Dermot Casey offered some real food for thought, reminding us that our models are formed opinions created in code, mostly created by white, middle class males. This results in a biased reflection of the world. We used to worry about the input data and “garbage in, garbage out”, now we need to be more concerned about “bias in and bias out”.
New this year was a Design session in which Robert Coyle chaired a set of talks on design. In his work in design for artificial intelligence, Padraig Mannion from IBM explained that people are naturally pre-disposed to interact with technology in a very social and natural way. This can be used to a designer’s advantage, but he also warned that people will be very intolerant if that technology doesn’t deliver.
We learnt a lot about how to ensure success for our data analytics projects. Uli Bethke from Sonra gave us three elements that are worth committing to memory: context, vision and outcomes. Aoife D’Arcy also emphasised the need to articulate a clear vision (using the architect Dermot Bannon as an exemplar) for your data analytics project and to engage with the business to explain it and understand the decision space.
We had a session on Food, Health and the Environment – chaired by Cian O’Mahony – and we were dismayed as Richard Corbridge showed a living room sized office full of stacked cardboard boxes, each with dozens of paper files, which hold the medical records of yesterday’s, today’s and tomorrow’s admissions in an Irish hospital. All but one Irish hospital uses paper rather than digital records. The good news is that the government has committed to a significant investment to digitise all of our hospitals.
Another new session this year was on Open Data with Dennis Jennings chairing a discussion on how we can get more value from the data that governments create and manage on behalf of citizens.
Finally, the last takeaway, based on what we think was the most used phrase of the event – something that was one of the reasons why we set up this conference in the first place.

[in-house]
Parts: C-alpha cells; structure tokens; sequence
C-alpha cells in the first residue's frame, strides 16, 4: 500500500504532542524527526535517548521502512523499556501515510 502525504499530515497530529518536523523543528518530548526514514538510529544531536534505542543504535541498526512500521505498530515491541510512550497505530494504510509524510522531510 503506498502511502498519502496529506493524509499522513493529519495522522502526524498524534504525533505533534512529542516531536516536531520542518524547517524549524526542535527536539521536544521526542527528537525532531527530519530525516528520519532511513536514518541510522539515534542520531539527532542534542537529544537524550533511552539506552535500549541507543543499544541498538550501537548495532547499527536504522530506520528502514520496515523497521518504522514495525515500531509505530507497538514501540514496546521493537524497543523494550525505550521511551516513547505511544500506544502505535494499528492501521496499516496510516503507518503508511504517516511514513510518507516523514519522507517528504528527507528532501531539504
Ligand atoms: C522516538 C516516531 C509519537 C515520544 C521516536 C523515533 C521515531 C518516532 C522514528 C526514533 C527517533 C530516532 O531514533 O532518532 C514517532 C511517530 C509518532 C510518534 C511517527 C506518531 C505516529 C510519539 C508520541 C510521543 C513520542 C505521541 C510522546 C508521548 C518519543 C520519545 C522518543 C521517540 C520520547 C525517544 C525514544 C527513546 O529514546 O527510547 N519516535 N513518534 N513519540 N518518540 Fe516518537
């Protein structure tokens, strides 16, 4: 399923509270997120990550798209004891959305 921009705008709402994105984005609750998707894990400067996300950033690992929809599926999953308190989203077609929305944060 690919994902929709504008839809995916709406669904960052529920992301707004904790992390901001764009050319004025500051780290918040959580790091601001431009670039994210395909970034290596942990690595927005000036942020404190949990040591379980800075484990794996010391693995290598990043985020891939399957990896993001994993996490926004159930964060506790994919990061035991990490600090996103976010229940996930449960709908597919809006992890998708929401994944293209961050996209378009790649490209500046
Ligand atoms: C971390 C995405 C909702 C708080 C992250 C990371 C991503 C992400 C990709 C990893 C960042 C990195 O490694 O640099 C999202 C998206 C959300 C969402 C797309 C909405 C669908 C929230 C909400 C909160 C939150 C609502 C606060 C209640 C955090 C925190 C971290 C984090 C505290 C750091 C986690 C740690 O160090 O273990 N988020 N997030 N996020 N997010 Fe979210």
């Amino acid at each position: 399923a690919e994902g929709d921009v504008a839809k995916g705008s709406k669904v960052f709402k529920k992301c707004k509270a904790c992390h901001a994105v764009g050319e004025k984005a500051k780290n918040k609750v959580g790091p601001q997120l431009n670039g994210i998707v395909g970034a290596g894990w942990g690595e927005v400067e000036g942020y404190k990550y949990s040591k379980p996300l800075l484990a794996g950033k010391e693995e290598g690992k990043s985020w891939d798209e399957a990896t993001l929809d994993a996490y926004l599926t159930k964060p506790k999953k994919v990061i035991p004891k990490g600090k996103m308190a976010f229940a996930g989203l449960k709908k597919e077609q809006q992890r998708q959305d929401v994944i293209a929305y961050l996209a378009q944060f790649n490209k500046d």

And that was of course: Data science is a team sport.
About Predict – The Data Science Conference
Over 580 professionals in data and analytics attended the second Predict Conference held in the RDS, in Dublin in October 2016. Run over two full days with presentations, panel discussions and exhibitions – and with two additional days of hands-on workshops – the Predict conference brought together the key players in business, government and research to share learnings and insights and to discuss what data modelling and predictive analytics means for decision making in the data age.
The Predict Conference will publish an eBook on proceedings and will provide access to presentation slides and videos to attendees. We also have some amazing video and presentation content coming up, and of course – Predict will return in 2017!
I look forward to continue to work with all of you – through the Predict Conference and other initiatives – to help organisations to develop world class capabilities in Data Science.
I would like to say a big thank you to all of our attendees, speakers, partners, exhibitors, volunteers, suppliers (including Avtech, With Taste and the RDS) and not least to the Creme Global team, without whom Predict could not have taken place.